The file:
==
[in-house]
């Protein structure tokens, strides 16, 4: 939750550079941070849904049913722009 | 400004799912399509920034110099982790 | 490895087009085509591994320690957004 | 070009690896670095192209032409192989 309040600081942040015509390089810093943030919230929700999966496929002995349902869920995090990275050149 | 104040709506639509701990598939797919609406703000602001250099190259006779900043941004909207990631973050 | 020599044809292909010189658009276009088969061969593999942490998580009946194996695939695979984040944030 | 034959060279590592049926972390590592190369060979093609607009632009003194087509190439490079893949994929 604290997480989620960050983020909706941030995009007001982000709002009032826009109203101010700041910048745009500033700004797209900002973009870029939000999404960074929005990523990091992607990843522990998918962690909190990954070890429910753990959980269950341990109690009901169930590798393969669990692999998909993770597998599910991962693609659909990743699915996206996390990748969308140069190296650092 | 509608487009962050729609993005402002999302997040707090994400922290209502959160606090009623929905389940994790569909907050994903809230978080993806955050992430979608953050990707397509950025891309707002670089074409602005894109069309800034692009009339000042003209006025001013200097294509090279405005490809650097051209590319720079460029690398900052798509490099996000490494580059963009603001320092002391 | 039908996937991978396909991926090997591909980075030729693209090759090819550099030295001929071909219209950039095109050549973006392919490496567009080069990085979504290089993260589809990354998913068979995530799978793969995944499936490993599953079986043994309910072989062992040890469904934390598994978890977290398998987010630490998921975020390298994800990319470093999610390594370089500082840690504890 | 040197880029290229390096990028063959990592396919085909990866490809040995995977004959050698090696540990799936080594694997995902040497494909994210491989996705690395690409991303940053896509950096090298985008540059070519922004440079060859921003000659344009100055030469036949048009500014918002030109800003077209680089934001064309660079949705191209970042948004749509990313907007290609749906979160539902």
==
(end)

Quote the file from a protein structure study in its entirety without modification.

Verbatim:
[in-house]
């Protein structure tokens, strides 16, 4: 939750550079941070849904049913722009 | 400004799912399509920034110099982790 | 490895087009085509591994320690957004 | 070009690896670095192209032409192989 309040600081942040015509390089810093943030919230929700999966496929002995349902869920995090990275050149 | 104040709506639509701990598939797919609406703000602001250099190259006779900043941004909207990631973050 | 020599044809292909010189658009276009088969061969593999942490998580009946194996695939695979984040944030 | 034959060279590592049926972390590592190369060979093609607009632009003194087509190439490079893949994929 604290997480989620960050983020909706941030995009007001982000709002009032826009109203101010700041910048745009500033700004797209900002973009870029939000999404960074929005990523990091992607990843522990998918962690909190990954070890429910753990959980269950341990109690009901169930590798393969669990692999998909993770597998599910991962693609659909990743699915996206996390990748969308140069190296650092 | 509608487009962050729609993005402002999302997040707090994400922290209502959160606090009623929905389940994790569909907050994903809230978080993806955050992430979608953050990707397509950025891309707002670089074409602005894109069309800034692009009339000042003209006025001013200097294509090279405005490809650097051209590319720079460029690398900052798509490099996000490494580059963009603001320092002391 | 039908996937991978396909991926090997591909980075030729693209090759090819550099030295001929071909219209950039095109050549973006392919490496567009080069990085979504290089993260589809990354998913068979995530799978793969995944499936490993599953079986043994309910072989062992040890469904934390598994978890977290398998987010630490998921975020390298994800990319470093999610390594370089500082840690504890 | 040197880029290229390096990028063959990592396919085909990866490809040995995977004959050698090696540990799936080594694997995902040497494909994210491989996705690395690409991303940053896509950096090298985008540059070519922004440079060859921003000659344009100055030469036949048009500014918002030109800003077209680089934001064309660079949705191209970042948004749509990313907007290609749906979160539902």